Music

Music is an art form consisting of sound and silence. Elements of sound in music are pitch (which governs melody and harmony), rhythm (and its associated concepts tempo, meter, and articulation), dynamics, structure, and the sonic qualities of timbre and texture. 

The creation, performance, significance, and even the definition of music vary according to culture and social context. Music ranges from strictly organized compositions (and their recreation in performance), through improvisational music to aleatoric forms. Music can be divided into genres and sub-genres, although the dividing lines and relationships between music genres are often subtle, sometimes open to individual interpretation, and occasionally controversial. Within "the arts", music can be classified as a performing art, a fine art, or an auditory art form. 

MPEG-1 Audio Layer 3, more commonly referred to as MP3, is a digital audio encoding format. 

This encoding format is used to create an MP3 file, a way to store a single segment of audio, commonly a song, so that it can be organized or easily transferred between computers and other devices such as MP3 players. 

MP3 uses a lossy compression algorithm that is designed to greatly reduce the amount of data required to represent audio recordings, yet still sound like faithful reproductions of the original uncompressed audio to most listeners. An MP3 digital file created using the mid-range bitrate setting of 128 kbit/s results in a file that is typically about 1/10th the size of the CD file created from the same audio source.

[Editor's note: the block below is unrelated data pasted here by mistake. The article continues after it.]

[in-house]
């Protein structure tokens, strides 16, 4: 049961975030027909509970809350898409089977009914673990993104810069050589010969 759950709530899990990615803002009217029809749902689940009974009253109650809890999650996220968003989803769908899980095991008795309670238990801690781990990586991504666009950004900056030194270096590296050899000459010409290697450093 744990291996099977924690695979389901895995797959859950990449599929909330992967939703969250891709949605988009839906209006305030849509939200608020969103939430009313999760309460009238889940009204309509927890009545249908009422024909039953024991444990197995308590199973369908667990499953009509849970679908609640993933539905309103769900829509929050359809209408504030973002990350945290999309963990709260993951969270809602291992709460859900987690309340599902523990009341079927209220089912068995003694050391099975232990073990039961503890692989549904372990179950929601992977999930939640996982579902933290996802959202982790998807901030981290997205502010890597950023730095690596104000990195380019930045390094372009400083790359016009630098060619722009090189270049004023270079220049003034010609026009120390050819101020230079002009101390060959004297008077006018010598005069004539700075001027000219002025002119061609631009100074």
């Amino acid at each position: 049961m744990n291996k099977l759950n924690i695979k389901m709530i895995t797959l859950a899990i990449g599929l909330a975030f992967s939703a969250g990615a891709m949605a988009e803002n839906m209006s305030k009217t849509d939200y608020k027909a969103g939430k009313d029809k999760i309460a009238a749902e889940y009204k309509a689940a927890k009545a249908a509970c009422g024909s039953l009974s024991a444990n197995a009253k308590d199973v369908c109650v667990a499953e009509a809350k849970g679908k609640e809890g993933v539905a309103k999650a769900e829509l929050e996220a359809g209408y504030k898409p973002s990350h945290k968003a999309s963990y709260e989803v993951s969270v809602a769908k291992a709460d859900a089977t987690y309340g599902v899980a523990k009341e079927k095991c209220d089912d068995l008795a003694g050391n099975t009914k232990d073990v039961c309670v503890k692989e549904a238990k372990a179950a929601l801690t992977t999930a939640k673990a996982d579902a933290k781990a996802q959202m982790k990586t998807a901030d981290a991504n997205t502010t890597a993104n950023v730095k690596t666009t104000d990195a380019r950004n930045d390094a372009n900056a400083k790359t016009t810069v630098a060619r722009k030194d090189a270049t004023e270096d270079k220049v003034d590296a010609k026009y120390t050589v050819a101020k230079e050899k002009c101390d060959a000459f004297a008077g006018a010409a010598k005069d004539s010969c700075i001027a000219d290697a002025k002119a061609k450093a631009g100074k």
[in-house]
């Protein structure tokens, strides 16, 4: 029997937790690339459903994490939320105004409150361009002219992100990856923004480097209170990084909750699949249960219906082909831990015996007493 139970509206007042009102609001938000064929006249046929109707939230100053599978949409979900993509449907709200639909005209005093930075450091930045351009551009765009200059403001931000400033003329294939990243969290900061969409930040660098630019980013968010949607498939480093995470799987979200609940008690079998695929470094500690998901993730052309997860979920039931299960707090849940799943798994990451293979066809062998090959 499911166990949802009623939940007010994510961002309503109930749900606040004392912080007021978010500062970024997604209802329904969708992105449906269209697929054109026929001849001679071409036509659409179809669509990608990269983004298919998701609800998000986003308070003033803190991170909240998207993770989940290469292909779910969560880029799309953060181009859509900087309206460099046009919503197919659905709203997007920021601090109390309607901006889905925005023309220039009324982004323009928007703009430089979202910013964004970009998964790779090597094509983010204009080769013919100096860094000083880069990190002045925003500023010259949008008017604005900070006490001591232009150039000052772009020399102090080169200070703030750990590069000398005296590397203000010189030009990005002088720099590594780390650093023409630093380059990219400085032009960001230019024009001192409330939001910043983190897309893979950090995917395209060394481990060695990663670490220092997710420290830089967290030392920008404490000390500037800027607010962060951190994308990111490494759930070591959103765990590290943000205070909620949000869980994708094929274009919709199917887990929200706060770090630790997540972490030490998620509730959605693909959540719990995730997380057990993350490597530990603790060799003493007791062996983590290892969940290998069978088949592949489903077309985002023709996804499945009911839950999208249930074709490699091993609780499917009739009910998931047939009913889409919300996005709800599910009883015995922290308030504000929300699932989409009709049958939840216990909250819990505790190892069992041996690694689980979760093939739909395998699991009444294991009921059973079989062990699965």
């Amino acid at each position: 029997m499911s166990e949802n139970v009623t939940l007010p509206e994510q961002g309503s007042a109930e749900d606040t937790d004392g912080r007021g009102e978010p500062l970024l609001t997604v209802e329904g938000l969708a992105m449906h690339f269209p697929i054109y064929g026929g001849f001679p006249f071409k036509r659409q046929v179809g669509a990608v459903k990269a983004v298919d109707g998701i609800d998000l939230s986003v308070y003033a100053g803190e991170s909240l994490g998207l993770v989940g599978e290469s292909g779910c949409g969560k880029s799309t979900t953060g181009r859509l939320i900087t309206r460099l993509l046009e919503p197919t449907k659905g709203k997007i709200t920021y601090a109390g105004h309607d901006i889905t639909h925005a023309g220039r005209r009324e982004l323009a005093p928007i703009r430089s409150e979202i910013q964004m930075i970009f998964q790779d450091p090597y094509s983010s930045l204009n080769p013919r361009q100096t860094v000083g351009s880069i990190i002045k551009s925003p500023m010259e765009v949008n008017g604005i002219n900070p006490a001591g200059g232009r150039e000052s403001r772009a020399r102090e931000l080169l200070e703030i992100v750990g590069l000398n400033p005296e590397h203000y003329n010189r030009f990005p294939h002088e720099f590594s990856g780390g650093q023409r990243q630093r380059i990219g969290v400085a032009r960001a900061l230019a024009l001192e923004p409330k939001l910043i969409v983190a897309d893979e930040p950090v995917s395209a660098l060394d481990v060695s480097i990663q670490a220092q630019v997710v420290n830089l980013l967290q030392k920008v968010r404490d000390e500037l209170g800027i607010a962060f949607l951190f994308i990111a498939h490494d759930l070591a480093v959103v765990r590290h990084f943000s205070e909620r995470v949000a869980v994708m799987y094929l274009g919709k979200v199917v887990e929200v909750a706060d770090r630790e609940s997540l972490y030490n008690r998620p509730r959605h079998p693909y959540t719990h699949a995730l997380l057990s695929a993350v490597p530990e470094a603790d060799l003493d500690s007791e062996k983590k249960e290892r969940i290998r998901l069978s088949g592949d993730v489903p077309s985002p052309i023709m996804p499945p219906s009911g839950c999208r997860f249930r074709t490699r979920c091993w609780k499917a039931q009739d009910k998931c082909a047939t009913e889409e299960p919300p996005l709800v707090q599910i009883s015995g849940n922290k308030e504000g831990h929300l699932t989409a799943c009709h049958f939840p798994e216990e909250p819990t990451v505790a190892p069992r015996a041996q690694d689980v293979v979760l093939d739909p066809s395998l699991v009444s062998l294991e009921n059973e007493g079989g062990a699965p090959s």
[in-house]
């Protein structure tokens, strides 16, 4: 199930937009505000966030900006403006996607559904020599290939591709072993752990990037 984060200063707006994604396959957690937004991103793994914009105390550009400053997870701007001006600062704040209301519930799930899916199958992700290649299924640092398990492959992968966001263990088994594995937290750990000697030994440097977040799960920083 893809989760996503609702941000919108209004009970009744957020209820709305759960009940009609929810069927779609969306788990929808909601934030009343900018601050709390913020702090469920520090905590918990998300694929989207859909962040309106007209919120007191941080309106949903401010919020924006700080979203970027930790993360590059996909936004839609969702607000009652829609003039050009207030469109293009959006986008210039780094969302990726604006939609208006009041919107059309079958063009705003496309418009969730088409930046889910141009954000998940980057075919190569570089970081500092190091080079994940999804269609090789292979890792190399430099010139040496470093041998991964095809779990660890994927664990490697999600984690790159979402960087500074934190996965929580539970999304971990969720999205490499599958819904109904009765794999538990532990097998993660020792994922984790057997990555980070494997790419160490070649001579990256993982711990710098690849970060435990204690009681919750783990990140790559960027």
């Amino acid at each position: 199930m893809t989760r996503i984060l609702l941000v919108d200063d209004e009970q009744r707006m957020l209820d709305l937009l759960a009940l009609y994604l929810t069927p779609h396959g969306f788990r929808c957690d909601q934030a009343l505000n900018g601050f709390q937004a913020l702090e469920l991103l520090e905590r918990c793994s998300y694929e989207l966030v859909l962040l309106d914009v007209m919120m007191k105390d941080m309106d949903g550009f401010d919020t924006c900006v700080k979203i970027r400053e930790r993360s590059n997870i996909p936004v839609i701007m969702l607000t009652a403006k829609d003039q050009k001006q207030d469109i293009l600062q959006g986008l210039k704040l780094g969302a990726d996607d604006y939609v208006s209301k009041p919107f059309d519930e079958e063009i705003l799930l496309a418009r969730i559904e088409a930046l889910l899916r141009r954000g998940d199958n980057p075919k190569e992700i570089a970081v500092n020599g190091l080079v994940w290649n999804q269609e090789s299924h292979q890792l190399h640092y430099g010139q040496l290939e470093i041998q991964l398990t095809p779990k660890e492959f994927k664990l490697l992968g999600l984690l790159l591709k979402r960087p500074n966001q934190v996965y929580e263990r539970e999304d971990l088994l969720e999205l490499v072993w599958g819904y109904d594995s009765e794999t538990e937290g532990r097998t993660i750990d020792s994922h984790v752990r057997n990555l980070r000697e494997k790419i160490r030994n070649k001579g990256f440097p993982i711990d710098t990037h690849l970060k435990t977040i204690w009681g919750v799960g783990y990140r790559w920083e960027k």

MP3 is an audio-specific format. It was invented by a team of international engineers at Philips, CCETT (Centre commun d'etudes de television et telecommunications), IRT, AT&T-Bell; Labs and Fraunhofer Society, and it became an ISO/IEC standard in 1991. The compression works by reducing accuracy of certain parts of sound that are deemed beyond the auditory resolution ability of most people. This method is commonly referred to as Perceptual Coding. 

It provides a representation of sound within the frequency domain, by using psychoacoustic models to discard or reduce precision of components less audible to human hearing, and recording the remaining information in an efficient manner. This is relatively similar to the principles used by, say, JPEG, an image compression format.

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